The Takedown (Netflix)
Ousmane Diakhite (Omar Sy) is the nice black cop—though reckless—a poster boy for the integration of minorities in the Paris police. François Monge (Laurent Lafitte) is the white cop, dandy, meticulous but also a womaniser—he sleeps with his therapist, and, wait for it, neatly folds his clothes before getting into action. In this sequel to On The Other Side Of The Tracks, the two team up after a decapitated body is found on a train. This takes them to a small town in Réunion with a fascist mayor. Handling serious themes like diversity and white supremacy are maybe too much of an ask for a buddy cop movie, but watch it for the banter between Ousmane and François.—Nipa Charagi
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The Tsugua Diaries (MUBI)
Two men and a woman living alone in a country home share chores and work on a greenhouse. We aren’t sure what their relation is to each other and what they’re doing. Then, as other people start to appear in scenes, we realise they’re actors in a film shoot. Soon, the directors, Miguel Gomes and Maureen Fazendeiro, become part of the film too, having philosophical discussions with the actors about the film-within-the-film. An elusive but tactile and witty take on the creative process under the shadow of covid.
I Love America (Netflix)
"In French we don't have the word date. It doesn't exist. Either we f*** or we don't," says Lisa (Sophie Marceau). This 50-year-old film director, who loves disco, has moved to Los Angeles from Paris after her mother's death to "start a new life". Her friend Luka (Djanis Bouzyani), who creates a dating profile for her, says, it is just like pancakes, first one (date) is always bad. There are flashbacks to the past, Lisa's mother never had time for her—"she raised herself". The one, and only, reason you are watching this romcom is for Marceau and hear her character say, while in bed with her date, "Everything I know about quantum physics, I learned from disco."—NC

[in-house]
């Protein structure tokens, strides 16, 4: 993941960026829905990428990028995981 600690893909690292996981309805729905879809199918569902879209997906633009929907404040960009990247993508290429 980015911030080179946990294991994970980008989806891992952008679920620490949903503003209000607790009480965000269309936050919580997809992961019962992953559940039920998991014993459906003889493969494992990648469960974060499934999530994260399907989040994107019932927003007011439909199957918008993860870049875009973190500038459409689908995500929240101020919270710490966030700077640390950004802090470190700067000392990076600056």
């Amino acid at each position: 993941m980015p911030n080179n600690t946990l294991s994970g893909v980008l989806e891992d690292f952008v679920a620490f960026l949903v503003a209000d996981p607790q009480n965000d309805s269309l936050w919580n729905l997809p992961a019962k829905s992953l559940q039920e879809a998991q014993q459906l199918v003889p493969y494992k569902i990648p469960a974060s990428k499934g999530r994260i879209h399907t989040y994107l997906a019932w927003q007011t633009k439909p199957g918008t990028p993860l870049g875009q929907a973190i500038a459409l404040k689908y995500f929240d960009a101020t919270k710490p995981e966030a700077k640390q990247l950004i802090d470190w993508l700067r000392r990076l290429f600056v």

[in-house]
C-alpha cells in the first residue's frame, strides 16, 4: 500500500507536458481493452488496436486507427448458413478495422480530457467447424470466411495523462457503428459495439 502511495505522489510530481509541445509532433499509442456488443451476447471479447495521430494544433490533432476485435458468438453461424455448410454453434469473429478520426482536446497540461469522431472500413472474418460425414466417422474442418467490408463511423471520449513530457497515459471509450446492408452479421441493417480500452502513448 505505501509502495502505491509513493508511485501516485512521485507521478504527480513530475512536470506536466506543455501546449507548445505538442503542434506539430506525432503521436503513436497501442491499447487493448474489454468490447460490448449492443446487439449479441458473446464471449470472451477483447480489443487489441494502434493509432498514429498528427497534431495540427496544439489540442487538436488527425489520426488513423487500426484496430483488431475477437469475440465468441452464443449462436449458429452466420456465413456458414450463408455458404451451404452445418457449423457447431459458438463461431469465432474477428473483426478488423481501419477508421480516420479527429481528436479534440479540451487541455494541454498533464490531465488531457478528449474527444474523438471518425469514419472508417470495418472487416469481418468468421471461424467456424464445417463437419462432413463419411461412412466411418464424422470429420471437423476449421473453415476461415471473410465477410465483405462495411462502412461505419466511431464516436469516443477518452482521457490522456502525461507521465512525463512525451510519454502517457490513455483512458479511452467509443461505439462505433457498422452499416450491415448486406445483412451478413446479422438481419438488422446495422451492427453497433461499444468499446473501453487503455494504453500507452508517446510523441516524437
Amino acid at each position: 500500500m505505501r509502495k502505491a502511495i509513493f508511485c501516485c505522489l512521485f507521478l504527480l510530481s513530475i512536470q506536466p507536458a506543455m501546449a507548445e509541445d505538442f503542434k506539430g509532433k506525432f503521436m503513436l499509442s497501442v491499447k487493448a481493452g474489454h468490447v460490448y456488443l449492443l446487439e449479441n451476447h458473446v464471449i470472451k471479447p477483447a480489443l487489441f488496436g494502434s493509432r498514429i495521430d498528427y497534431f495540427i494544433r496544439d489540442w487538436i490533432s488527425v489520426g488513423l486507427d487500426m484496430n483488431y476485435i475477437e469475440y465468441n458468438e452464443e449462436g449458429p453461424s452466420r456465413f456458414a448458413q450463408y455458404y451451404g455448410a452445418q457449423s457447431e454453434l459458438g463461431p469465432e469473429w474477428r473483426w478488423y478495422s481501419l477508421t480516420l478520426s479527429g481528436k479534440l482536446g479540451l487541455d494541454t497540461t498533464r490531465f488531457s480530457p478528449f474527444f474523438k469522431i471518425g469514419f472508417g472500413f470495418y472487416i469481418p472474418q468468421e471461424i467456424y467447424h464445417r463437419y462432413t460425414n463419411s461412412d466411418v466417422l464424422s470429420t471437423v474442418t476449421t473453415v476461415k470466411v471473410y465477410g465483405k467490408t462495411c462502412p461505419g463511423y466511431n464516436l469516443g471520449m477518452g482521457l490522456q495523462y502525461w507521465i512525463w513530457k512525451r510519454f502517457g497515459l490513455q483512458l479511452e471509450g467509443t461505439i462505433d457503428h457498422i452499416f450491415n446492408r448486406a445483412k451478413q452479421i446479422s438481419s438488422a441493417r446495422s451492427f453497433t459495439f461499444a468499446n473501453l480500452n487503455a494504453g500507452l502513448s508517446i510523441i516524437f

Samrat Prithviraj (in theatres)
Akshay Kumar stars in this historical epic as Rajput king Prithviraj Chauhan. Manushi Chhillar and Manav Vij, Chandraprakash Dwivedi (Mohalla Assi) writes and directs.
Mariner of the Mountains (MUBI)
Director Karim Aïnouz documents his first journey to Algeria, the land of his father’s birth (his mother is Brazilian). He visits his ancestral village, where distant relatives and people who knew his grandfather still live. With a few simple tools—a voiceover, verité camerawork, stills images—Aïnouz creates a complex, vivid tapestry. Gently experimental in places, this is a human, intensely personal work of documentary.
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